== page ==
What to expect in court for a “soliciting without a permit” misdemeanor?

UPDATED: Aug 26, 2011

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What to expect in court for a “soliciting without a permit” misdemeanor?

I work for a direct marketing firm that does door-to-door sales. Recently a co-worker and I were doing sales and were stopped by police. Because we did not have a permit (ours were still in the process of being completed, but we’ve never had legal issues before) the police issued us misdemeanors. When we got back to the office that night, my boss grabbed the ticket and said he would take care of it, and I mistakenly trusted him. Apparently that was the wrong thing to do because he never told me that I needed to take the ticket to the courthouse and schedule a court date.

Asked on August 26, 2011 Michigan


FreeAdvice Contributing Attorney / FreeAdvice Contributing Attorney

Answered 11 years ago | Contributor

If you have not made a court appearance concenring your misdemeanor ticket for soliciting without a permit as a door to door salesperson, you need to immediately contact the court clerk and inquire as to the status of your case. If you have failed to attend the first appearance, most likely there is a bench warrant for your arrest issued due to your failure to appear.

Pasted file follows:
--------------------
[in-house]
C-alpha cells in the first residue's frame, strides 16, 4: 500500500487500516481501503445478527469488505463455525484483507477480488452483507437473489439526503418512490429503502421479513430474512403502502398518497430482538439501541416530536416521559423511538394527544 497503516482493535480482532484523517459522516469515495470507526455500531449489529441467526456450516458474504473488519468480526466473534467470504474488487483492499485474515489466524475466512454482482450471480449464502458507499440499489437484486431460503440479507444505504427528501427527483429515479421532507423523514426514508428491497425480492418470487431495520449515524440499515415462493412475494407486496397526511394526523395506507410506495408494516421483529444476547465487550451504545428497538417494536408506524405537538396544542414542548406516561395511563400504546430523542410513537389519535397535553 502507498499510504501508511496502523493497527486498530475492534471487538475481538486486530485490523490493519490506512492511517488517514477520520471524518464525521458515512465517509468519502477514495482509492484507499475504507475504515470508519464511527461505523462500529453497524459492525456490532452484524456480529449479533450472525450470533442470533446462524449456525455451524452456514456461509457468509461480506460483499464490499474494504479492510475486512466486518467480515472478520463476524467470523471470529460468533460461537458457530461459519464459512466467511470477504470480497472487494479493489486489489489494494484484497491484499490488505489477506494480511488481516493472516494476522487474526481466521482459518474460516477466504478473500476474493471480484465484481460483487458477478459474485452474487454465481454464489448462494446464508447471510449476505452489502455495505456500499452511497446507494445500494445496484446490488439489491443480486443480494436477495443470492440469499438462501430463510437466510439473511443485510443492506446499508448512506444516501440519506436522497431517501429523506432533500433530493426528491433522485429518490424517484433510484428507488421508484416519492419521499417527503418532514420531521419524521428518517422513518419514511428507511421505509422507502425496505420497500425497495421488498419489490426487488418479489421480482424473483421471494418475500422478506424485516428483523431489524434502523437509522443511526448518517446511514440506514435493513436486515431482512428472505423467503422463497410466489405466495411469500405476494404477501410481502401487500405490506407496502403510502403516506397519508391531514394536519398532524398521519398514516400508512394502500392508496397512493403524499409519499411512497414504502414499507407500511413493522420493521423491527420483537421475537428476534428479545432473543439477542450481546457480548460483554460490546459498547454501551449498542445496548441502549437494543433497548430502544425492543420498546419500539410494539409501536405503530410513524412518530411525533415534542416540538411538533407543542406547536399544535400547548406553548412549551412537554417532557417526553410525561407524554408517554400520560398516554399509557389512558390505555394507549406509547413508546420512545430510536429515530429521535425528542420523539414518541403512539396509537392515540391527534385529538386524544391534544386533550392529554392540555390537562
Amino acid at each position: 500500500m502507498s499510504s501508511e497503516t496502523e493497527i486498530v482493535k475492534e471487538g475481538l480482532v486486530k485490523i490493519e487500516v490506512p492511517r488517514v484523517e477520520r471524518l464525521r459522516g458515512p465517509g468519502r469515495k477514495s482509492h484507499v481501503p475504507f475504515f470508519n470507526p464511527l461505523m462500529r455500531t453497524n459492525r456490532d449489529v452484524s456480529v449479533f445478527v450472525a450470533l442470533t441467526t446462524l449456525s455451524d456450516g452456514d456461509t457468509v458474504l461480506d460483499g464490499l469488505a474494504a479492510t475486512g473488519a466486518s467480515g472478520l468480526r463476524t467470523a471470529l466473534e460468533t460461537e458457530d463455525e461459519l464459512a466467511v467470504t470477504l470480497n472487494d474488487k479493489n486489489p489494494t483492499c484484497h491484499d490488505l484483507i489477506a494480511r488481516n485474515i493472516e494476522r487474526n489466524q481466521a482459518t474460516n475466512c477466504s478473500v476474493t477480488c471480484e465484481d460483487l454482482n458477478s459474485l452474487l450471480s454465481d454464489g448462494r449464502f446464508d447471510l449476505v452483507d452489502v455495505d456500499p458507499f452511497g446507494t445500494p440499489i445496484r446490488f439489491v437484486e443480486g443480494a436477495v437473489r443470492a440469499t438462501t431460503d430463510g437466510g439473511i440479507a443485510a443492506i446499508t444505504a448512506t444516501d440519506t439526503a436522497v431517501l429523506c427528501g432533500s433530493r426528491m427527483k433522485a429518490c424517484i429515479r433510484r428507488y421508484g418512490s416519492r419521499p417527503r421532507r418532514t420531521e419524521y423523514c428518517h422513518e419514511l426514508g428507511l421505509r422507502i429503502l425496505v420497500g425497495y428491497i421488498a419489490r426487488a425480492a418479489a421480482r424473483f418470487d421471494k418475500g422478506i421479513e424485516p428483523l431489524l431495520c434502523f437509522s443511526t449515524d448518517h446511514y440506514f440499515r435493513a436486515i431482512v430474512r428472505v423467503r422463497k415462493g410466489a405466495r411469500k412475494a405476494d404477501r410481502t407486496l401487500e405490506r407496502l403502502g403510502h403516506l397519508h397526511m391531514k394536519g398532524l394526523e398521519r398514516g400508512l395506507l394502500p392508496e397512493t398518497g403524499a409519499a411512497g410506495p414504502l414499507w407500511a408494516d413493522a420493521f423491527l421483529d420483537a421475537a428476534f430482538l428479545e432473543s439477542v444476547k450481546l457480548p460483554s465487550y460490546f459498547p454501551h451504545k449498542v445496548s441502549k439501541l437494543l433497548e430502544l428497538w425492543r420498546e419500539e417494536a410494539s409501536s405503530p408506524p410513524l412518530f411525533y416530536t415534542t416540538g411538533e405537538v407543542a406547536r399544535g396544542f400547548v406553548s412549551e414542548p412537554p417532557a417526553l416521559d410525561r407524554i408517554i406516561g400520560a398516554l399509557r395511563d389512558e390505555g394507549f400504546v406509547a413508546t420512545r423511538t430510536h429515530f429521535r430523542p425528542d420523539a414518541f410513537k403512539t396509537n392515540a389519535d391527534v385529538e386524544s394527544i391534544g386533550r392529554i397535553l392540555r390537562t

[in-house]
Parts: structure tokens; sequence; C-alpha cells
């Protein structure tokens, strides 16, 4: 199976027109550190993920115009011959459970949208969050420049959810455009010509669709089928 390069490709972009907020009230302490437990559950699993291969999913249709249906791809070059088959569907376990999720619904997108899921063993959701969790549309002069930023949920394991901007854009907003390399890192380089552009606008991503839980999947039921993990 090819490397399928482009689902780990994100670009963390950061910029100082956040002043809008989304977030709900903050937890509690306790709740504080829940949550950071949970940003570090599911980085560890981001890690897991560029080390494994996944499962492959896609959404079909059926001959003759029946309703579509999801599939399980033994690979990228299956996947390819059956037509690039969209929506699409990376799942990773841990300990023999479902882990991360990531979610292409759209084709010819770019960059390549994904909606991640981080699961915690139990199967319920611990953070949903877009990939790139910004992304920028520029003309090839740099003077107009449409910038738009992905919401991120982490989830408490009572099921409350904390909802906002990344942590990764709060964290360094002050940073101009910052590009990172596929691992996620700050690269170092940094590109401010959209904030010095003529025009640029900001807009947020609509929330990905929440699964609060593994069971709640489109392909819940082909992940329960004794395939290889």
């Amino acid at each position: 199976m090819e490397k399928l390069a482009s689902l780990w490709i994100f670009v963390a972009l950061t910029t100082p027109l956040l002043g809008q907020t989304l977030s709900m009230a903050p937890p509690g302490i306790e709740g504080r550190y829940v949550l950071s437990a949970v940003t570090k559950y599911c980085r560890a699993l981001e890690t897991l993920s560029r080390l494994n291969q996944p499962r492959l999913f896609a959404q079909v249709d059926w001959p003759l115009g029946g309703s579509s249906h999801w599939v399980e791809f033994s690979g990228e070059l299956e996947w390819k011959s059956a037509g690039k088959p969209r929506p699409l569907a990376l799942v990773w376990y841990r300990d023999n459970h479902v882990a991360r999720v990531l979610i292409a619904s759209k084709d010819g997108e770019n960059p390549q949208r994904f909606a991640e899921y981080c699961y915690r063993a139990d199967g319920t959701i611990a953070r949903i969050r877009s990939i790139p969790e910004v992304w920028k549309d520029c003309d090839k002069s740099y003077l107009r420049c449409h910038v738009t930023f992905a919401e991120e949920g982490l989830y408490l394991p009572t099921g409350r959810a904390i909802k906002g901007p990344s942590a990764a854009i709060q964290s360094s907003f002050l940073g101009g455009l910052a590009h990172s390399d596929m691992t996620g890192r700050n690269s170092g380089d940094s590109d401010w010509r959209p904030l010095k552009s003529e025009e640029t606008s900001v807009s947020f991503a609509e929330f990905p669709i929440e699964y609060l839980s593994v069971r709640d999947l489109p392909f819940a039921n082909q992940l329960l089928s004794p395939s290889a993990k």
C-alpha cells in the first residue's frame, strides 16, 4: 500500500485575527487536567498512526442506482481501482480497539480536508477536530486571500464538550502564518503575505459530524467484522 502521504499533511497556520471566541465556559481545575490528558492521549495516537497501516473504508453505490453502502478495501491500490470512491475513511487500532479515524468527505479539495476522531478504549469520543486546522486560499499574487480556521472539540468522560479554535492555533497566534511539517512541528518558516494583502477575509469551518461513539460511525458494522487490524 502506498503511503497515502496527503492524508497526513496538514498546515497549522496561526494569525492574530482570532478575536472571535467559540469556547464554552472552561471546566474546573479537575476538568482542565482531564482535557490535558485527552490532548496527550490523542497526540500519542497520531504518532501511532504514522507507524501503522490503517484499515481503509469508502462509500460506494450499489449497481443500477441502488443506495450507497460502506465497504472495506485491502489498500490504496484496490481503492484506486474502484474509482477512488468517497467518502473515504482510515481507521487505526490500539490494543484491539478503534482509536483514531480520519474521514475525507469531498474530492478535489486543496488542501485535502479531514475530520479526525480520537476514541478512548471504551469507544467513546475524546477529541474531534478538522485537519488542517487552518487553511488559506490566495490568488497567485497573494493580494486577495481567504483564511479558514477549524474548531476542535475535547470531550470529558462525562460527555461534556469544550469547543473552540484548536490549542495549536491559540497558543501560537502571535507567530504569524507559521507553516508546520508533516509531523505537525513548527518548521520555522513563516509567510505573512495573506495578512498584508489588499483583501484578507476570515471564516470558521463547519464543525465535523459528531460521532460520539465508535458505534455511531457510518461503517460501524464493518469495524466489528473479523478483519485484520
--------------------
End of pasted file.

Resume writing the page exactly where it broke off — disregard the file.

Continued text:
If this is the situation, you need to advise your employer of this, hire a criminal defense attorney to represent you and get this matter rectified. Your employer is required to pay for this attorney in that he or she failed to use due diligence by not realizing a permit was required for the tasks he had you and your co-worker do.

If the first appearance has not occured yet, you still need to retain a criminal defense attorney to assist in the matter's resolution.

In most states the penalty for a misdemeanor is up to six (6) months in jail and a one-thousand dollar ($1,000.00) fine. Most likely in the end you will have no jail time, have a fine of five-hundred dollars ($500.00) and have some sort of a probationary period.

Good luck.

IMPORTANT NOTICE: The Answer(s) provided above are for general information only. The attorney providing the answer was not serving as the attorney for the person submitting the question or in any attorney-client relationship with such person. Laws may vary from state to state, and sometimes change. Tiny variations in the facts, or a fact not set forth in a question, often can change a legal outcome or an attorney's conclusion. Although AttorneyPages.com has verified the attorney was admitted to practice law in at least one jurisdiction, he or she may not be authorized to practice law in the jurisdiction referred to in the question, nor is he or she necessarily experienced in the area of the law involved. Unlike the information in the Answer(s) above, upon which you should NOT rely, for personal advice you can rely upon we suggest you retain an attorney to represent you.

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